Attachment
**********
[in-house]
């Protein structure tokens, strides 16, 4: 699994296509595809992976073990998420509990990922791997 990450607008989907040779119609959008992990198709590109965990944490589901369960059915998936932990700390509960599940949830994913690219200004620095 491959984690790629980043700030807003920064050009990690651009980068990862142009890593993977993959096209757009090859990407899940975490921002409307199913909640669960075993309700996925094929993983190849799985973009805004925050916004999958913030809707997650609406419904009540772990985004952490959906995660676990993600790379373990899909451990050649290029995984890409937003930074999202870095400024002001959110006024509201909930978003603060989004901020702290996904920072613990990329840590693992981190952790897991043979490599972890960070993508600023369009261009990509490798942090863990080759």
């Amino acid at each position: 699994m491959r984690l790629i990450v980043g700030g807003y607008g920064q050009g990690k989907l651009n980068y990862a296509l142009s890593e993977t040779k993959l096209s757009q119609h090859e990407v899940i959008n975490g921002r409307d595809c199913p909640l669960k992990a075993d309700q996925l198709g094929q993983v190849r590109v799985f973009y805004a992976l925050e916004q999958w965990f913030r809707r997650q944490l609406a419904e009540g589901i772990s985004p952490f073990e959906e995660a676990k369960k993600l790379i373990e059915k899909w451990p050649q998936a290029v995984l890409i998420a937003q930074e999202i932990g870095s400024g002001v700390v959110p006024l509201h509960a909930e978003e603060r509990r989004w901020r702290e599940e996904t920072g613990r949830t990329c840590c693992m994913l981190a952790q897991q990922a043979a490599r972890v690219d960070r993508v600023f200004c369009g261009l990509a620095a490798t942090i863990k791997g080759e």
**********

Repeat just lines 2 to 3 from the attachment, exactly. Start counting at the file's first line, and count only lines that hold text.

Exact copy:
């Protein structure tokens, strides 16, 4: 699994296509595809992976073990998420509990990922791997 990450607008989907040779119609959008992990198709590109965990944490589901369960059915998936932990700390509960599940949830994913690219200004620095 491959984690790629980043700030807003920064050009990690651009980068990862142009890593993977993959096209757009090859990407899940975490921002409307199913909640669960075993309700996925094929993983190849799985973009805004925050916004999958913030809707997650609406419904009540772990985004952490959906995660676990993600790379373990899909451990050649290029995984890409937003930074999202870095400024002001959110006024509201909930978003603060989004901020702290996904920072613990990329840590693992981190952790897991043979490599972890960070993508600023369009261009990509490798942090863990080759």
């Amino acid at each position: 699994m491959r984690l790629i990450v980043g700030g807003y607008g920064q050009g990690k989907l651009n980068y990862a296509l142009s890593e993977t040779k993959l096209s757009q119609h090859e990407v899940i959008n975490g921002r409307d595809c199913p909640l669960k992990a075993d309700q996925l198709g094929q993983v190849r590109v799985f973009y805004a992976l925050e916004q999958w965990f913030r809707r997650q944490l609406a419904e009540g589901i772990s985004p952490f073990e959906e995660a676990k369960k993600l790379i373990e059915k899909w451990p050649q998936a290029v995984l890409i998420a937003q930074e999202i932990g870095s400024g002001v700390v959110p006024l509201h509960a909930e978003e603060r509990r989004w901020r702290e599940e996904t920072g613990r949830t990329c840590c693992m994913l981190a952790q897991q990922a043979a490599r972890v690219d960070r993508v600023f200004c369009g261009l990509a620095a490798t942090i863990k791997g080759e």